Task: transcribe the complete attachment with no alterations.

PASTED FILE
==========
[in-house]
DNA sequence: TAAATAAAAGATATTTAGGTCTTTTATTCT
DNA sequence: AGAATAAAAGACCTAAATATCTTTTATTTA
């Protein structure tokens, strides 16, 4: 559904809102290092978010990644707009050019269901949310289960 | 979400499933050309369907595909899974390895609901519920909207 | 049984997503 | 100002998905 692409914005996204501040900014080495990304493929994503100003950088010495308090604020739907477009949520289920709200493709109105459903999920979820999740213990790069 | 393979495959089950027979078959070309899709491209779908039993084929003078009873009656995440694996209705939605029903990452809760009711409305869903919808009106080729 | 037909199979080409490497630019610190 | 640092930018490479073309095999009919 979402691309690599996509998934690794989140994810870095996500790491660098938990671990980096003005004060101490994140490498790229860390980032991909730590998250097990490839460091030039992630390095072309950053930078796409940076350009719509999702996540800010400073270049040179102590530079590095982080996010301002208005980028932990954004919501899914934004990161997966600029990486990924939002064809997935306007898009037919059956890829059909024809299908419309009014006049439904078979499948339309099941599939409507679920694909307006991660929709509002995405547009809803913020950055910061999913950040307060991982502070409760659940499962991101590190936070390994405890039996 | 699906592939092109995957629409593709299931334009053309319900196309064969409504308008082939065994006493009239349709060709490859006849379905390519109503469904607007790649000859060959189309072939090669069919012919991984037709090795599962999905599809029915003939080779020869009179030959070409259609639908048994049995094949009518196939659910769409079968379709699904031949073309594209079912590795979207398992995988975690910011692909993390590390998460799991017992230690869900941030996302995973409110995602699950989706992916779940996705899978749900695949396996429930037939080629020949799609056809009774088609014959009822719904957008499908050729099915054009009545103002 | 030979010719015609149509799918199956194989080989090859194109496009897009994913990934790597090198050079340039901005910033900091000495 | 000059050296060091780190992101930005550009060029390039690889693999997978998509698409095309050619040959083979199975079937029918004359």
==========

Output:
[in-house]
DNA sequence: TAAATAAAAGATATTTAGGTCTTTTATTCT
DNA sequence: AGAATAAAAGACCTAAATATCTTTTATTTA
């Protein structure tokens, strides 16, 4: 559904809102290092978010990644707009050019269901949310289960 | 979400499933050309369907595909899974390895609901519920909207 | 049984997503 | 100002998905 692409914005996204501040900014080495990304493929994503100003950088010495308090604020739907477009949520289920709200493709109105459903999920979820999740213990790069 | 393979495959089950027979078959070309899709491209779908039993084929003078009873009656995440694996209705939605029903990452809760009711409305869903919808009106080729 | 037909199979080409490497630019610190 | 640092930018490479073309095999009919 979402691309690599996509998934690794989140994810870095996500790491660098938990671990980096003005004060101490994140490498790229860390980032991909730590998250097990490839460091030039992630390095072309950053930078796409940076350009719509999702996540800010400073270049040179102590530079590095982080996010301002208005980028932990954004919501899914934004990161997966600029990486990924939002064809997935306007898009037919059956890829059909024809299908419309009014006049439904078979499948339309099941599939409507679920694909307006991660929709509002995405547009809803913020950055910061999913950040307060991982502070409760659940499962991101590190936070390994405890039996 | 699906592939092109995957629409593709299931334009053309319900196309064969409504308008082939065994006493009239349709060709490859006849379905390519109503469904607007790649000859060959189309072939090669069919012919991984037709090795599962999905599809029915003939080779020869009179030959070409259609639908048994049995094949009518196939659910769409079968379709699904031949073309594209079912590795979207398992995988975690910011692909993390590390998460799991017992230690869900941030996302995973409110995602699950989706992916779940996705899978749900695949396996429930037939080629020949799609056809009774088609014959009822719904957008499908050729099915054009009545103002 | 030979010719015609149509799918199956194989080989090859194109496009897009994913990934790597090198050079340039901005910033900091000495 | 000059050296060091780190992101930005550009060029390039690889693999997978998509698409095309050619040959083979199975079937029918004359």